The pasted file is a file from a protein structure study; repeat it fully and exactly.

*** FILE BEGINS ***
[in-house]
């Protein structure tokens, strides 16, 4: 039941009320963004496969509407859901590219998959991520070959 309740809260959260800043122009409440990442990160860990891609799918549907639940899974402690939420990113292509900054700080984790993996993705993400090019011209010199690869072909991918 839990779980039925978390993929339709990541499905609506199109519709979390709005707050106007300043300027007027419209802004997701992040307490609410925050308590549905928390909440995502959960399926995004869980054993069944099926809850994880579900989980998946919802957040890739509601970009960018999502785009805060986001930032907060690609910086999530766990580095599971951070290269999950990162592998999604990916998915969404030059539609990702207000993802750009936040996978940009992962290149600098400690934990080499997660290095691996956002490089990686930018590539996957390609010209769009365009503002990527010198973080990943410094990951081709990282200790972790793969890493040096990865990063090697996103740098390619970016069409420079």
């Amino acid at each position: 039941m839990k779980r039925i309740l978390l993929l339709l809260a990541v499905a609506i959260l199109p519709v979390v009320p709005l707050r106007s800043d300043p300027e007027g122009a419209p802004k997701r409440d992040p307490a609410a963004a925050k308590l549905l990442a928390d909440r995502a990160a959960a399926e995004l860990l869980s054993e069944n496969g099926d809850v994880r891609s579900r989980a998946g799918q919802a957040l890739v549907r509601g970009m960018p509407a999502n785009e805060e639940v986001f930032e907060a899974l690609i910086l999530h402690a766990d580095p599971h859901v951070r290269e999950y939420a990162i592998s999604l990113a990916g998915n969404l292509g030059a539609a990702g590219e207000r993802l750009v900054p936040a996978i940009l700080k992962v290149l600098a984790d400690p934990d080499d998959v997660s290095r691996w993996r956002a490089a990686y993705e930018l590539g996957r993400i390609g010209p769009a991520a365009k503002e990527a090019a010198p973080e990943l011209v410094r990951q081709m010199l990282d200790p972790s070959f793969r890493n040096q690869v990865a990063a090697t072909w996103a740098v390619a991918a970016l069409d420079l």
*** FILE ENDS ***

[in-house]
């Protein structure tokens, strides 16, 4: 039941009320963004496969509407859901590219998959991520070959 309740809260959260800043122009409440990442990160860990891609799918549907639940899974402690939420990113292509900054700080984790993996993705993400090019011209010199690869072909991918 839990779980039925978390993929339709990541499905609506199109519709979390709005707050106007300043300027007027419209802004997701992040307490609410925050308590549905928390909440995502959960399926995004869980054993069944099926809850994880579900989980998946919802957040890739509601970009960018999502785009805060986001930032907060690609910086999530766990580095599971951070290269999950990162592998999604990916998915969404030059539609990702207000993802750009936040996978940009992962290149600098400690934990080499997660290095691996956002490089990686930018590539996957390609010209769009365009503002990527010198973080990943410094990951081709990282200790972790793969890493040096990865990063090697996103740098390619970016069409420079």
């Amino acid at each position: 039941m839990k779980r039925i309740l978390l993929l339709l809260a990541v499905a609506i959260l199109p519709v979390v009320p709005l707050r106007s800043d300043p300027e007027g122009a419209p802004k997701r409440d992040p307490a609410a963004a925050k308590l549905l990442a928390d909440r995502a990160a959960a399926e995004l860990l869980s054993e069944n496969g099926d809850v994880r891609s579900r989980a998946g799918q919802a957040l890739v549907r509601g970009m960018p509407a999502n785009e805060e639940v986001f930032e907060a899974l690609i910086l999530h402690a766990d580095p599971h859901v951070r290269e999950y939420a990162i592998s999604l990113a990916g998915n969404l292509g030059a539609a990702g590219e207000r993802l750009v900054p936040a996978i940009l700080k992962v290149l600098a984790d400690p934990d080499d998959v997660s290095r691996w993996r956002a490089a990686y993705e930018l590539g996957r993400i390609g010209p769009a991520a365009k503002e990527a090019a010198p973080e990943l011209v410094r990951q081709m010199l990282d200790p972790s070959f793969r890493n040096q690869v990865a990063a090697t072909w996103a740098v390619a991918a970016l069409d420079l």